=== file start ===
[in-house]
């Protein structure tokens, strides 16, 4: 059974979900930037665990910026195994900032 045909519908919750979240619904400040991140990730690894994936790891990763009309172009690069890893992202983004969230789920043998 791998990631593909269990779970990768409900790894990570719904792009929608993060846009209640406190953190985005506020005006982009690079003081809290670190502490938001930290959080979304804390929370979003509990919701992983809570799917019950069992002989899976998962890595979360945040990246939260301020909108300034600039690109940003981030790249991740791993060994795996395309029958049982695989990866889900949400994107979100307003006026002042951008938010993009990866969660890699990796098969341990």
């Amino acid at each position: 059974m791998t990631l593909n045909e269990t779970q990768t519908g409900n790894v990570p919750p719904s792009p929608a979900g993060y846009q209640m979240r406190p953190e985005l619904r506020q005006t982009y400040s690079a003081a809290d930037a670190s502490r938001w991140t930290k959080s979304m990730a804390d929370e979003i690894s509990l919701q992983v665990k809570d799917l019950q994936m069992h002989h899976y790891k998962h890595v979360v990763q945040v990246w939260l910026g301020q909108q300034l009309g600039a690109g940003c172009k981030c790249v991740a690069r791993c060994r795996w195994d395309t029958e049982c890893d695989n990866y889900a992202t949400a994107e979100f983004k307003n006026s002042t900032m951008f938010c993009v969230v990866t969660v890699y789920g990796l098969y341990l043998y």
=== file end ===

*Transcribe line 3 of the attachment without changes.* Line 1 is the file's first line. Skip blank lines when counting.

């Amino acid at each position: 059974m791998t990631l593909n045909e269990t779970q990768t519908g409900n790894v990570p919750p719904s792009p929608a979900g993060y846009q209640m979240r406190p953190e985005l619904r506020q005006t982009y400040s690079a003081a809290d930037a670190s502490r938001w991140t930290k959080s979304m990730a804390d929370e979003i690894s509990l919701q992983v665990k809570d799917l019950q994936m069992h002989h899976y790891k998962h890595v979360v990763q945040v990246w939260l910026g301020q909108q300034l009309g600039a690109g940003c172009k981030c790249v991740a690069r791993c060994r795996w195994d395309t029958e049982c890893d695989n990866y889900a992202t949400a994107e979100f983004k307003n006026s002042t900032m951008f938010c993009v969230v990866t969660v890699y789920g990796l098969y341990l043998y």